10. Not Fade Away
Revolving around the lead singer of a teenage rock & roll band and his hometown community in the 1960s, David Chase’s Not Fade Away in no way purports to reinvent the way we view this tumultuous and thoroughly documented period of American culture. The film instead offers a spectacularly smart and layered screenplay, an insightful and unvarnished portrait of 60s middle class culture and social mores, a lot of top-notch vintage rock & roll, and some of the most nuanced, finely observed characterization of 2012, thanks in part to wonderful performances from John Magaro, James Gandolfini, Jack Huston, and Bella Heathcote.
Is it enough to re-establish the way we view or dramatize the era? No, but it is an embarrassment of cinematic riches nevertheless, one that substantially deepens and augments my personal understanding of the period while offering some razor sharp insight into our ever-changing modern culture as well. That is more than enough to make Not Fade Away one of the top films of 2012, and I very much hope it finds an audience when it debuts later this month.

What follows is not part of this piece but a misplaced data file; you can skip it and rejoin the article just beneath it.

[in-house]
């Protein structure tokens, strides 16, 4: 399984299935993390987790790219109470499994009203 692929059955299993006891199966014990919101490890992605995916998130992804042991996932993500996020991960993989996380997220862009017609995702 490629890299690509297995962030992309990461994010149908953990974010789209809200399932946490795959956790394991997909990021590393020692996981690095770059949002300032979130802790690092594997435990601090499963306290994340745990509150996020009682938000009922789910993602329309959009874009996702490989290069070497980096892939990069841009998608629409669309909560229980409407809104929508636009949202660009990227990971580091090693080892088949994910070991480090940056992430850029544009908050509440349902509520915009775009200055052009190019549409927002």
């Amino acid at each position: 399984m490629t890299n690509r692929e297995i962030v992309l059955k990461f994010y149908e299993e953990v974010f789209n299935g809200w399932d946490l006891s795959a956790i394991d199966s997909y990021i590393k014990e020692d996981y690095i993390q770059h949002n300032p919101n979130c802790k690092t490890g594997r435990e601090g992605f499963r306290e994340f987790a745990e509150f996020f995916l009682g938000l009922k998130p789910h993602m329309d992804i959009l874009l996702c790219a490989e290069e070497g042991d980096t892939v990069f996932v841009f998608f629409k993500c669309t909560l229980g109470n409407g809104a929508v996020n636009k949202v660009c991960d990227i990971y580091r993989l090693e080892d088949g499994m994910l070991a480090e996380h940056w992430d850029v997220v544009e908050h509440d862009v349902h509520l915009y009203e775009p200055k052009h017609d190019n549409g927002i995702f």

Not Fade Away will open in limited platform release starting December 21st, and roll out across the nation in January 2013.
The best ‘blockbuster’ of 2012 by leaps and bounds, Skyfall is the best 50th birthday present any franchise could ask for – assuming any other series could make it to the golden anniversary in such good shape. Sam Mendes and his team of wildly talented collaborators have crafted the ultimate 007 flick, not just on the surface – with clever gadgets, insightful callbacks to franchise iconography, beautiful women, a great villain, and, courtesy of Roger Deakins, the best damn cinematography of 2012 – but also underneath, where an exploration of Bond’s psyche, motivations, and past form the film’s surprisingly resonant subtext.
Skyfall may be a potent action drama, but it is also a wicked smart deconstruction and reconstruction of James Bond, the icon and the character, on levels meta and textual, offering a thoroughly entertaining and thought-provoking examination of why Bond endures, both as an on-screen legend and a harrowing secret agent. No other ‘event’ picture this year came close to matching Skyfall in sheer all-around effectiveness; after 50 years, it is still abundantly clear that nobody does it better than Bond, and I would not have it any other way.
Skyfall is currently playing in theatres nationwide.
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